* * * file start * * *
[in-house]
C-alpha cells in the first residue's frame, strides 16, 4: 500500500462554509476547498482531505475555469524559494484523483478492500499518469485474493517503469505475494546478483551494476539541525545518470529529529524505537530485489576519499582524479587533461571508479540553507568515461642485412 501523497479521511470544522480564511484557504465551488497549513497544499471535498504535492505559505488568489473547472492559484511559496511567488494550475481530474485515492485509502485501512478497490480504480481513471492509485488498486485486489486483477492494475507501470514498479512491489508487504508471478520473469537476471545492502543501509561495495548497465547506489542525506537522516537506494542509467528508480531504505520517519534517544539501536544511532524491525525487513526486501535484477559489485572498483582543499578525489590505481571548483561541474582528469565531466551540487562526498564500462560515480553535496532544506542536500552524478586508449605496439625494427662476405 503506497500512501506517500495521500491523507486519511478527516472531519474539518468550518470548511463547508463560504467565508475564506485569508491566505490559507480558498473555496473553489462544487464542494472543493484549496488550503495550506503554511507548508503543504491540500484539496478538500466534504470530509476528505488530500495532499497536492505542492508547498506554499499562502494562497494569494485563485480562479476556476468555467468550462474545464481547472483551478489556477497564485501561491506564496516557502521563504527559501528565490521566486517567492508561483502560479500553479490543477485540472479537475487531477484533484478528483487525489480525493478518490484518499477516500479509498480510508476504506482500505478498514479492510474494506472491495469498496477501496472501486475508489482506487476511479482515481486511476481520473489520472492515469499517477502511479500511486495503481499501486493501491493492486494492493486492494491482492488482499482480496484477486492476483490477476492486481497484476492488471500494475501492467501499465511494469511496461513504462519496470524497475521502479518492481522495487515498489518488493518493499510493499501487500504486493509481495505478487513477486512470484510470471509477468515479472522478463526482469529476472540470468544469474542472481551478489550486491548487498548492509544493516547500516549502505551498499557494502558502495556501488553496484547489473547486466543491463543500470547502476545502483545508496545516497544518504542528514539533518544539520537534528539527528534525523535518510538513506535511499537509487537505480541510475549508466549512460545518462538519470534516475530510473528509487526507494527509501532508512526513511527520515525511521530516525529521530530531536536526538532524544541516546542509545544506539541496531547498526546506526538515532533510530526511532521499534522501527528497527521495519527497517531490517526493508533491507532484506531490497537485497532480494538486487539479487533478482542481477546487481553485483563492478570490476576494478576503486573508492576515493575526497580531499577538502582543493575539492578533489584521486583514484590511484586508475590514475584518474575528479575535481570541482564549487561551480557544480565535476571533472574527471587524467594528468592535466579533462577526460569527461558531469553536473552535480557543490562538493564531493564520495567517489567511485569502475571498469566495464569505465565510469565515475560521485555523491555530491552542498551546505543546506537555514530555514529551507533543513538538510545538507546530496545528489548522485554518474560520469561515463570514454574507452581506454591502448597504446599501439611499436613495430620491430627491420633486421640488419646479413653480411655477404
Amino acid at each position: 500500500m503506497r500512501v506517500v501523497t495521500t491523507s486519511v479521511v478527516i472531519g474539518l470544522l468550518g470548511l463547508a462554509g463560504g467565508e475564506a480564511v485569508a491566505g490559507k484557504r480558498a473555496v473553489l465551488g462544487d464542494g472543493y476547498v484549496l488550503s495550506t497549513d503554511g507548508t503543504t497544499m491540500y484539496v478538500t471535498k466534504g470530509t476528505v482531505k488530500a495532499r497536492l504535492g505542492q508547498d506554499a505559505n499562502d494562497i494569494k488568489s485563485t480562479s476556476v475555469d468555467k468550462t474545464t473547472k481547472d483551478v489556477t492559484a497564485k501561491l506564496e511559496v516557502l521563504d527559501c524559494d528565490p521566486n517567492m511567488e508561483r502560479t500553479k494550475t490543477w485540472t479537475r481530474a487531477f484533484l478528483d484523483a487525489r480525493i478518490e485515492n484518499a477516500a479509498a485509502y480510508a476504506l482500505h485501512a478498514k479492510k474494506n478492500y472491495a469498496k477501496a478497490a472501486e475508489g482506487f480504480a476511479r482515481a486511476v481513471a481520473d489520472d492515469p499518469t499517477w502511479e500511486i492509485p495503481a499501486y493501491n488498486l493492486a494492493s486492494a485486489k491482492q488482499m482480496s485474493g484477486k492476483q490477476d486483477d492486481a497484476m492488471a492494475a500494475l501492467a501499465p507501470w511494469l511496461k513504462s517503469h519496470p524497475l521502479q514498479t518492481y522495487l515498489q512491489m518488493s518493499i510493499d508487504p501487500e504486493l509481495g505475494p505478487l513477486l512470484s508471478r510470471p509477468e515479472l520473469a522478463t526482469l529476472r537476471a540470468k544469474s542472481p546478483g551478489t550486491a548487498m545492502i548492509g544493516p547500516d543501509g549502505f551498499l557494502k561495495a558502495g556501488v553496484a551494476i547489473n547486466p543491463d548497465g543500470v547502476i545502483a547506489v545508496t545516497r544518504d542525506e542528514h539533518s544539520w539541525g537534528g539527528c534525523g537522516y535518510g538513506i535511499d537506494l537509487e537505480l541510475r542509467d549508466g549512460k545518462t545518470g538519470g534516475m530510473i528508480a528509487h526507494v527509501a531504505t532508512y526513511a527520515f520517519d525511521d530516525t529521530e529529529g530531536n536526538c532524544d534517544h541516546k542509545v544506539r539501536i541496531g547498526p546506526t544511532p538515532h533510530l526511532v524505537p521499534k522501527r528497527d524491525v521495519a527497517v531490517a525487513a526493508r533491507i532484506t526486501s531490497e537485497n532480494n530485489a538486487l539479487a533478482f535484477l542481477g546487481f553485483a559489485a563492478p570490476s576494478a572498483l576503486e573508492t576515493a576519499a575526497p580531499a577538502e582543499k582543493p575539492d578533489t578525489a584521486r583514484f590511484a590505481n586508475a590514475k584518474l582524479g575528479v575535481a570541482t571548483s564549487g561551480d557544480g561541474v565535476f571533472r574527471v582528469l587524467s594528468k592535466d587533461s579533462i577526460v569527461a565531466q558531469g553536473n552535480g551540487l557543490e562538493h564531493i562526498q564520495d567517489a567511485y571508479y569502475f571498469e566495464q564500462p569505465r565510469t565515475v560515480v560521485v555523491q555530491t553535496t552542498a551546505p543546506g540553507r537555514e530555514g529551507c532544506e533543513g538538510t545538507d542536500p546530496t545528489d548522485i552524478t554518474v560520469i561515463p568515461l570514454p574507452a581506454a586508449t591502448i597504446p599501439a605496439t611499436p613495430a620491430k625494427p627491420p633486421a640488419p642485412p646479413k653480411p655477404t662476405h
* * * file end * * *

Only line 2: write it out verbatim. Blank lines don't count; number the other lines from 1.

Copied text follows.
C-alpha cells in the first residue's frame, strides 16, 4: 500500500462554509476547498482531505475555469524559494484523483478492500499518469485474493517503469505475494546478483551494476539541525545518470529529529524505537530485489576519499582524479587533461571508479540553507568515461642485412 501523497479521511470544522480564511484557504465551488497549513497544499471535498504535492505559505488568489473547472492559484511559496511567488494550475481530474485515492485509502485501512478497490480504480481513471492509485488498486485486489486483477492494475507501470514498479512491489508487504508471478520473469537476471545492502543501509561495495548497465547506489542525506537522516537506494542509467528508480531504505520517519534517544539501536544511532524491525525487513526486501535484477559489485572498483582543499578525489590505481571548483561541474582528469565531466551540487562526498564500462560515480553535496532544506542536500552524478586508449605496439625494427662476405 503506497500512501506517500495521500491523507486519511478527516472531519474539518468550518470548511463547508463560504467565508475564506485569508491566505490559507480558498473555496473553489462544487464542494472543493484549496488550503495550506503554511507548508503543504491540500484539496478538500466534504470530509476528505488530500495532499497536492505542492508547498506554499499562502494562497494569494485563485480562479476556476468555467468550462474545464481547472483551478489556477497564485501561491506564496516557502521563504527559501528565490521566486517567492508561483502560479500553479490543477485540472479537475487531477484533484478528483487525489480525493478518490484518499477516500479509498480510508476504506482500505478498514479492510474494506472491495469498496477501496472501486475508489482506487476511479482515481486511476481520473489520472492515469499517477502511479500511486495503481499501486493501491493492486494492493486492494491482492488482499482480496484477486492476483490477476492486481497484476492488471500494475501492467501499465511494469511496461513504462519496470524497475521502479518492481522495487515498489518488493518493499510493499501487500504486493509481495505478487513477486512470484510470471509477468515479472522478463526482469529476472540470468544469474542472481551478489550486491548487498548492509544493516547500516549502505551498499557494502558502495556501488553496484547489473547486466543491463543500470547502476545502483545508496545516497544518504542528514539533518544539520537534528539527528534525523535518510538513506535511499537509487537505480541510475549508466549512460545518462538519470534516475530510473528509487526507494527509501532508512526513511527520515525511521530516525529521530530531536536526538532524544541516546542509545544506539541496531547498526546506526538515532533510530526511532521499534522501527528497527521495519527497517531490517526493508533491507532484506531490497537485497532480494538486487539479487533478482542481477546487481553485483563492478570490476576494478576503486573508492576515493575526497580531499577538502582543493575539492578533489584521486583514484590511484586508475590514475584518474575528479575535481570541482564549487561551480557544480565535476571533472574527471587524467594528468592535466579533462577526460569527461558531469553536473552535480557543490562538493564531493564520495567517489567511485569502475571498469566495464569505465565510469565515475560521485555523491555530491552542498551546505543546506537555514530555514529551507533543513538538510545538507546530496545528489548522485554518474560520469561515463570514454574507452581506454591502448597504446599501439611499436613495430620491430627491420633486421640488419646479413653480411655477404